Fiber cement siding is one of the types of cladding that has been around for a long time. It's said to be more durable and maintenance-free than other materials like wood, vinyl, or aluminum. But what are the advantages? And how do you know if it will work for your home?
In this article, we'll discuss fiber-cement finish: everything you need to know, including:
- Fiber cement siding labor costs,
- Fiber cement siding pros and cons
- Potential issues with fiber cement covering.
Reasons to Use Fiber Cement Siding
Fiber cement cladding is more durable than other siding materials, making it last for decades without any exterior work.
Because fiber cement needs virtually no upkeep or cleaning, you'll save time and money on this type of siding material.
Though many different types of natural resources go into the production process, from plants to wood chips and limestone rock, fiber cement does not use chemicals, making it an eco-friendly option.
Installation Cost & Process
There are two ways you can install fiber cement covering onto your home's exterior walls; horizontally along the length of a wall with vertical boards or vertically in a brick pattern over the length of a wall.
Durability & Quality:
The quality and durability of fiber cement sides are unparalleled compared to other types of exterior cladding. This makes it an excellent choice if longevity is what you're looking for that can withstand all sorts of weather conditions without cracking or breaking apart--even after decades!
Though there's no standard pricing structure for this type of material, expect to pay around 13-15 dollars per square foot when buying new boards, with the labor running about $900-1100.
The cost for materials runs anywhere from $11 per square foot to as much as $17 per square foot. The labor cost runs approximately between $700 and $850, depending on how many siding panels you need to be installed.
How to install fiber cement siding?
Fiber cement sides are installed in various ways, but one way that's used most often uses metal or wood structures to hold up the boards during installation. Unfortunately, this method leaves large gaps at either end when it comes time for caulking or painting, so be sure to consider this before making your purchase.
If you're looking for something sleeker that doesn't involve any space issues around corners, then another fiber cement installation method would work better for you. You can have your cladding installed by gluing it together with a special adhesive and then affixing the panels to an exterior wall.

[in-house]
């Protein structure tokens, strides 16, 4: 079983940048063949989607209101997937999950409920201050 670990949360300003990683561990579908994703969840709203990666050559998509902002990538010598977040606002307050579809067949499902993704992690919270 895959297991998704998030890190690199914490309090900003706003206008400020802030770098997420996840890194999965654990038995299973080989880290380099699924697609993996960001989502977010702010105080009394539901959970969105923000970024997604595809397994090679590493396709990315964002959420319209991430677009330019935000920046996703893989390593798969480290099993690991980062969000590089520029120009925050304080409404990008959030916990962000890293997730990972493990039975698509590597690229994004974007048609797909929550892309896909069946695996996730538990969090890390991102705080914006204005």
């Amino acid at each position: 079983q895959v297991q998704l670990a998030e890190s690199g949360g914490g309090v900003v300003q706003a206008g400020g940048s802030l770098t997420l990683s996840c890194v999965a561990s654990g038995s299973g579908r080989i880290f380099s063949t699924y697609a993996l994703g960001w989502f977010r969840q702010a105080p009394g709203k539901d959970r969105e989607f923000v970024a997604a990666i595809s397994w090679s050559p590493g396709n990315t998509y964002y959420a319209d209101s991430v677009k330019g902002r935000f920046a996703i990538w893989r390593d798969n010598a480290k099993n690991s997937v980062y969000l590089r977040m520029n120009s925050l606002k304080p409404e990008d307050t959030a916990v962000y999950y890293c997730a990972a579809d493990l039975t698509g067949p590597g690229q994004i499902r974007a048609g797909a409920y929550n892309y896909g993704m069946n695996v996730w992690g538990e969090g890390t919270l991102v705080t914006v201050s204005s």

How Long Fiber-Cement Siding Does It Last?
Fiber cement lasts at least 50 years but will vary depending on how well you take care of it over time (i.e., weatherproofing). In addition, you'll need to be sure that these materials are protected from water damage, as they're susceptible to frost heaving or spalling when too much moisture is allowed into the material.
This means caulking gaps between boards where possible and painting them regularly to keep up with any chipping paint or discoloration.
What Is Fiber Cement Made Of ?
The fiberboard used for this type of finish is made from recycled and natural materials, a bonus for the environment.
It's about as strong as concrete cladding but doesn't require any additional support because it tends to be lighter than aluminum or steel covers.
Fiber-cement is a great option for people who want to enjoy safety and durability benefits but don't mind spending a little more time on maintenance.
Choose SmardBuild for Your FiberCement Siding Project
As your local Chicagoland siding experts, we’re ready to help you make a decision on the best exterior siding solution for your specific home. We’re proud to offer free quotes and we make it easy to schedule a consultation by phone or by filling out a form here on our website.
Still have questions about Hardie Fiber Cement or other siding options? We’d love to answer them for you! You can also check out some of our James Hardie Siding blog posts.
Get in touch with us and get one step closer to the remodel you’ve been dreaming of.